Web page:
The Future of Resilience

With New Flood Protections in Place, Dakar Eyes Its Rainy System Warily

Two years after deadly floods, the city now appears to be better prepared.

People wade through floodwaters on the outskirts of Dakar in 2009. (Photo by AP / Rebecca Blackwell)

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The rains have finally come to Dakar and with them the fear of flooding. August 2012 is still fresh in residents’ minds, a particularly severe rainy season in which cars were sent floating down streets while furious torrents laid bare the foundations of multi-story buildings. In this city built on sand, homes were destroyed and people lost everything they had in one fell swoop. At least nine people drowned, some of them children.

The 2012 disaster was a wake-up call. Why and how had this been allowed to happen? Accusing fingers pointed at the massive roadworks all over the city, a legacy of the previous government’s plans to propel Dakar’s infrastructure into the 21st century. Six-lane highways appeared as if they were built on dykes high above densely populated neighborhoods, where the water flowed freely once the rainy season began.

Others saw the anarchic housing boom as the real culprit. Informal cities have been built throughout low-lying areas of Dakar without any protection. They get flooded every year, but the inhabitants say that there is nowhere else to go. Months after the last rains taper off, you will still find huge pools of stagnant water here – a perfect breeding ground for malaria-carrying mosquitoes.

There are drains and culverts to get rid of the excess water but they are invariably blocked with garbage and are unable to cope with the sheer volume of water coming down during the three months the rainy season lasts here.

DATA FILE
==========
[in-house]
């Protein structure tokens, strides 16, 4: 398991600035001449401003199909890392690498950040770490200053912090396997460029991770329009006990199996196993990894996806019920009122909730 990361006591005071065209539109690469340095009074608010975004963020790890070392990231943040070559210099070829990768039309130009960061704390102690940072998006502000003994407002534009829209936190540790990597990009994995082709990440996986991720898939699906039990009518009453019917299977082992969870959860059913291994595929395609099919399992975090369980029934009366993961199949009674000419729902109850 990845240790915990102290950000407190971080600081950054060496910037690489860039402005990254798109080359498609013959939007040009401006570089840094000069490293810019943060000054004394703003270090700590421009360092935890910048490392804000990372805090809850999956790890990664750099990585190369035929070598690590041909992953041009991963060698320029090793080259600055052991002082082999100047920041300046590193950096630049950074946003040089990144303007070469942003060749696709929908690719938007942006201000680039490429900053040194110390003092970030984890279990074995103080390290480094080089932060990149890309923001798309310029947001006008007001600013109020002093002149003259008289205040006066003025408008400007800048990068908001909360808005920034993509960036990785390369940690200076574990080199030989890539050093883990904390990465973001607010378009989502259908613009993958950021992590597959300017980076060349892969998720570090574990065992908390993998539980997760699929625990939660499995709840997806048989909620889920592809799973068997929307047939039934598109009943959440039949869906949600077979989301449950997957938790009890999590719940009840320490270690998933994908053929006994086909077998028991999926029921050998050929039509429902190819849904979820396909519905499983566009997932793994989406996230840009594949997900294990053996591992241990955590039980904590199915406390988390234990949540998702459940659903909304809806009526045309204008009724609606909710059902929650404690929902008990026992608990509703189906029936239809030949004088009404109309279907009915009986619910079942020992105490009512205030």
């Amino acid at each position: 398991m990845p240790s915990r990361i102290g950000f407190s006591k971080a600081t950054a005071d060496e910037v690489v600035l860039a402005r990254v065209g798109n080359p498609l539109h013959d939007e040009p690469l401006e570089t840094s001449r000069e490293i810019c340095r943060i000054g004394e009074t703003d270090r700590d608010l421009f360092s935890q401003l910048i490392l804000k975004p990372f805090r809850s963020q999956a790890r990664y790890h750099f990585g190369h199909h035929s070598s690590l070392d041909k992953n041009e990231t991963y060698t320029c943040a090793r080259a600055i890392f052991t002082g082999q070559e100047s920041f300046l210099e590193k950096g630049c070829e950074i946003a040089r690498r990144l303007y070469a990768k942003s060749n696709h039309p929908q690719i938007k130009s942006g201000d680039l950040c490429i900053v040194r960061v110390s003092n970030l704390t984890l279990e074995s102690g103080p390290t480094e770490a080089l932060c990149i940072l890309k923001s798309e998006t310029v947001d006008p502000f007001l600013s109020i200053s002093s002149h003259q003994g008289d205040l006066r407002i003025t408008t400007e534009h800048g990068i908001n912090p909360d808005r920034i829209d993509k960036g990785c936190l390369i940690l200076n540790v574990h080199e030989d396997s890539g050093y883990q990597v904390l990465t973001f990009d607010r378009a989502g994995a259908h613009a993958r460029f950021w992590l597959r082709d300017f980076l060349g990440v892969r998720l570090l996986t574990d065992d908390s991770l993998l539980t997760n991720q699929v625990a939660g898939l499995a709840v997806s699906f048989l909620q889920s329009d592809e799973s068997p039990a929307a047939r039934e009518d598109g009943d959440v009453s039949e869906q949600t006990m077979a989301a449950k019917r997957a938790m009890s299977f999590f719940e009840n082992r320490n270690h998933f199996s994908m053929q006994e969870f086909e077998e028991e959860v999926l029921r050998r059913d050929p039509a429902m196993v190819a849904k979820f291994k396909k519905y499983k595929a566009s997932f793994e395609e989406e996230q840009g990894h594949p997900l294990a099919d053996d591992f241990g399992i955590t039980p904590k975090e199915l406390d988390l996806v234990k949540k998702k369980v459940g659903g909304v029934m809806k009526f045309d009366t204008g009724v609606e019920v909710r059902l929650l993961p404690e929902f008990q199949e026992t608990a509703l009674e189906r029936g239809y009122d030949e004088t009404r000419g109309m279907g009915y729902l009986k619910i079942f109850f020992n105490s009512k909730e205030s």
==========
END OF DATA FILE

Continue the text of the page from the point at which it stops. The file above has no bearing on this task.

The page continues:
2012 showed that inaction was no longer an option. The national government stepped in and announced a $1.8 billion nationwide emergency plan that included building new homes in safer areas, clearing and improving existing water-escape routes, buying water pumps, and building new drains, channels and culverts. It set up a task force that went about identifying the most urgent problems and the city’s most vulnerable places.

The following year, there was scant evidence of any major anti-flood activity. But 2013’s rainy season was mild and Dakar was lucky. This year, and well ahead of the rains, heavy equipment has appeared all over town. Men carrying pickaxes and hoes are splicing open sidewalks and digging trenches. Brand new drains are being installed in low-lying areas and new channels are being carved to the sea. But will it be enough?

Signs are mixed. When the rains came in earnest, in early August, local television showed the typical footage of cars struggling along streets that had received more than 160 millimeters (six inches) of rainfall in a single day. But the dramatic images of 2012 have not been repeated so far. And if fewer homes get inundated and, crucially, nobody drowns, then perhaps Dakar can declare itself on its way to tackling the rain problem.

These are challenges on a massive scale. As rains become heavier and less predictable, and cities continue to fill up with new people at an unprecedented rate, virtually every urban area on the West African coast is faced with the problems that confront Dakar. (Nearby Abidjan was hard hit this year, where large areas were deluged with heavy rains and at least 29 lives were lost.) If successful, Dakar’s approach points to a winning formula: a government leading the way, a comprehensive plan that is backed with real money, and proper timing. The work needs to begin well before the problem can manifest itself. For now, Dakarois are keeping their fingers crossed and their eyes on the sky.

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Tags: resilient citiesfloodingweatherdakar

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